WASHINGTON -- Institutional Shareholder Services settled civil charges by U.S. regulators that an employee of the prominent proxy advisory firm shared nonpublic voting data in exchange for meals and concert tickets.
In settling, ISS neither admitted nor denied the SEC allegations that it violated financial adviser rules designed to prevent misuse of material non-public customer information.
Mutual funds, pension organizations and other institutional investors hire firms like ISS to advise them on how to vote on important corporate issue such as executive compensation and board appointments.
The SEC alleged that from 2007 through 2009, an ISS employee provided a proxy solicitor, a firm that rounds up shareholder votes, with nonpublic information revealing how more than 100 ISS clients were voting their proxy ballots.
Cheryl Gustitus, a spokeswoman for ISS, said the firm took "swift action of its own" and also cooperated with the SEC.
"The confidentiality of our clients' information is essential," she said. "We now consider this matter closed."
The case marked the first time the SEC has sued a proxy advisory firm, according to an agency spokesman.
Business groups such as the U.S. Chamber of Commerce have long complained about the influence that proxy advisory firms like ISS can wield in corporate elections.
Most recently, ISS urged JPMorgan Chase (JPM) shareholders to vote against the re-election of three board members, saying they failed to oversee the bank's risk-taking that led to $6.2 billion in losses from bad credit known as the "London Whale" trades.
Those directors won reelection earlier this week, but they received less than 60 percent of the vote.
The SEC alleged that the ISS employee who revealed the voting intentions of clients received $11,500 worth of sporting and concert tickets, as well as $20,000 in meals.
"Based on emails between the ISS employee and the proxy solicitor, the ISS employee provided the information to the proxy solicitor as a quid pro quo for the tickets and meals he received," the SEC said.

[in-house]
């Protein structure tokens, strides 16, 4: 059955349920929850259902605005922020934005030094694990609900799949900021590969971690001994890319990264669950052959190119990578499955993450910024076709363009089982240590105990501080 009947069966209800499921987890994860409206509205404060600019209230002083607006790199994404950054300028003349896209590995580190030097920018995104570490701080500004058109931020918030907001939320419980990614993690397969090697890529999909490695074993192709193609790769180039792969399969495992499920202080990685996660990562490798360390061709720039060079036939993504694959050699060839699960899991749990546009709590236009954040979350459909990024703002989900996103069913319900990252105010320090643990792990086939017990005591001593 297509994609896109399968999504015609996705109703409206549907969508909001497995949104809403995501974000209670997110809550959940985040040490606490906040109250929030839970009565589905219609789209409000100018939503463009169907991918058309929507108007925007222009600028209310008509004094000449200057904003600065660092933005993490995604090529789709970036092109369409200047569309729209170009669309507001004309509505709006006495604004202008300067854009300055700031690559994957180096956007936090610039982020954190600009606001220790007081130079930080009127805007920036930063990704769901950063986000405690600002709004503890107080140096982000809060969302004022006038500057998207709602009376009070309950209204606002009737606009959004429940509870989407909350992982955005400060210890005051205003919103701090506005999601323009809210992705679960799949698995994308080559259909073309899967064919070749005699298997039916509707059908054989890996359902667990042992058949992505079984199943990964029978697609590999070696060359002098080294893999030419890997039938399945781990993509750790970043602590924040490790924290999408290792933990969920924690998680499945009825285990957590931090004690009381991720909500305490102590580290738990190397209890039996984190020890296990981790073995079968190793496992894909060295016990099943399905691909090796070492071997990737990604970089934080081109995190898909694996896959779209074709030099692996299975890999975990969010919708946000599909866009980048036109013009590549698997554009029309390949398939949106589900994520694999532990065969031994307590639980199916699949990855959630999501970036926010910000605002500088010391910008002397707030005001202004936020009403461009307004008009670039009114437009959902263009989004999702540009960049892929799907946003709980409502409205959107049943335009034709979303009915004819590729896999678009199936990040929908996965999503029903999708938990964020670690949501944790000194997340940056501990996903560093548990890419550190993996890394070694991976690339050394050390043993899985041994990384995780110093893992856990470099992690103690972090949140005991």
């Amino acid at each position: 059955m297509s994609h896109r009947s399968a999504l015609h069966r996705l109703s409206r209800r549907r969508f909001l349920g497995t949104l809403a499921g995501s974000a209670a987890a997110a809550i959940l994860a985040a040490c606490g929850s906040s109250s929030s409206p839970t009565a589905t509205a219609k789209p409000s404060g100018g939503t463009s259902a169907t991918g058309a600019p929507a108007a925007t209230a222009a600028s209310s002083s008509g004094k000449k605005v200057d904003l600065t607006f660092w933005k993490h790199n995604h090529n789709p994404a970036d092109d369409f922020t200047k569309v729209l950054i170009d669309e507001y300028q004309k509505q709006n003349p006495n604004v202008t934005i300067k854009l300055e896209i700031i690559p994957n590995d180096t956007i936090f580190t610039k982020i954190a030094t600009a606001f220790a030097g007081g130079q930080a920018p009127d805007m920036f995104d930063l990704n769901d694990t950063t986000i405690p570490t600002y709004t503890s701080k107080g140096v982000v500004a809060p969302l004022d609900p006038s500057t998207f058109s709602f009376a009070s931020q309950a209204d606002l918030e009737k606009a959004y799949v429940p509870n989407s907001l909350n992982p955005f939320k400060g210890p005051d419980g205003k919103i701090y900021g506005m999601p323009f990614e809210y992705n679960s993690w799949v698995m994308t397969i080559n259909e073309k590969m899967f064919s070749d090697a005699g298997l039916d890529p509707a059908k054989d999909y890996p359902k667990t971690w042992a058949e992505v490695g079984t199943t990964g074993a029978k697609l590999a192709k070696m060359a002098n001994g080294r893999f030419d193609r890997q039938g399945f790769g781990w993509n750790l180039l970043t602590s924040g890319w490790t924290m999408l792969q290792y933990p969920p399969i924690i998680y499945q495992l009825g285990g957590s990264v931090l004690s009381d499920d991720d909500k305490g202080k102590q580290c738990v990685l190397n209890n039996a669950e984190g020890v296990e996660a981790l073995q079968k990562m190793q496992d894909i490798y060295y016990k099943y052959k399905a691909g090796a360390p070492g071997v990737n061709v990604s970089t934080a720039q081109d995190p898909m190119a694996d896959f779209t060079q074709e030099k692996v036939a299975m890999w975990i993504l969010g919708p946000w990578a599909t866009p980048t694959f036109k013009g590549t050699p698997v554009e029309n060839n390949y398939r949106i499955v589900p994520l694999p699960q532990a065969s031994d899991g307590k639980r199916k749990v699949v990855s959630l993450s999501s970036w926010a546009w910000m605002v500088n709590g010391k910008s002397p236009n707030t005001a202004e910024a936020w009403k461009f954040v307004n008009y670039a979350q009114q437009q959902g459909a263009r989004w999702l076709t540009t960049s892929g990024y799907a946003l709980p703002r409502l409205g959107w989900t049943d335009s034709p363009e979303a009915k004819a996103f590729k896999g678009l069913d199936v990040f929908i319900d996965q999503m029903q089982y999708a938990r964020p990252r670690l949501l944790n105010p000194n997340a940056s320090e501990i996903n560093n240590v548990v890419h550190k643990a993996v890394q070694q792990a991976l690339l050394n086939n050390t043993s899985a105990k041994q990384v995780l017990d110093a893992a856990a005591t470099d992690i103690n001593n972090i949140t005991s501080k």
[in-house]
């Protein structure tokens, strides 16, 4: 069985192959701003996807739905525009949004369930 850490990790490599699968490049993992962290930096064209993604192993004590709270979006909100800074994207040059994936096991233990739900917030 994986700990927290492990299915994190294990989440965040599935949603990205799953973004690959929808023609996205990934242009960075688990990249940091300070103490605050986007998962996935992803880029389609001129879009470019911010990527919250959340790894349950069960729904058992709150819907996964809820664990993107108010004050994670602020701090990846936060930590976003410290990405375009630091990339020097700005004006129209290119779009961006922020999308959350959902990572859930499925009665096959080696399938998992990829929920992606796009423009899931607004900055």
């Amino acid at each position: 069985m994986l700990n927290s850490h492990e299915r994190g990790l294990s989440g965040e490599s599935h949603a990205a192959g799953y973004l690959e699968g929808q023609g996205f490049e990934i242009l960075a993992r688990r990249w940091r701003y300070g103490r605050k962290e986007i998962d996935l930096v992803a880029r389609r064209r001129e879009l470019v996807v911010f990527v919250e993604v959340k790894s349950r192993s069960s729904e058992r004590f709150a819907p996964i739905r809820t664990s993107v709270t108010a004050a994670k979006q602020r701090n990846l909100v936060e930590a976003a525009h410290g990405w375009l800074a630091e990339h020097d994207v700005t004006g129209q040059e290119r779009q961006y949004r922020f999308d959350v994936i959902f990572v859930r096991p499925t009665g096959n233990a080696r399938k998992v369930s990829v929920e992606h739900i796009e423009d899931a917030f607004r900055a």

The SEC didn't provide the name of the ISS employee or the proxy solicitor employee.
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Satellite radio has never been more popular. There are now 23.9 million subscribers after the parent company of Sirius and XM closed out 2012 with 2 million more accounts than it had when the year began.
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A few years ago, Nokia was the undisputed top dog in mobile phone handsets. The Finnish company was a global juggernaut at a time when consumers were swapping beepers -- remember those? -- for wireless phones.
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A big draw for investors in Frontier Communications is its meaty dividend payout. Even after slashing its quarterly rate from $0.1875 a share to $0.10 a share last year, the stock's still yielding 10 percent. The large dividend is significant, since shorts actually have to cover that when it gets paid out.
Analysts see revenue and profitability continuing to decline here, and pessimists are holding out for more dividend cuts in the future.
The old "Intel inside" ads came out at a time when PC sales were booming. Manufacturers were hopping on Intel microprocessors to power desktops and laptops, only turning to smaller rival Advanced Micro Devices (AMD) when they wanted to show Intel that they weren't entirely dependent on the chip giant.
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The poster child for the "too big to fail" banking giants is starting to bounce back.
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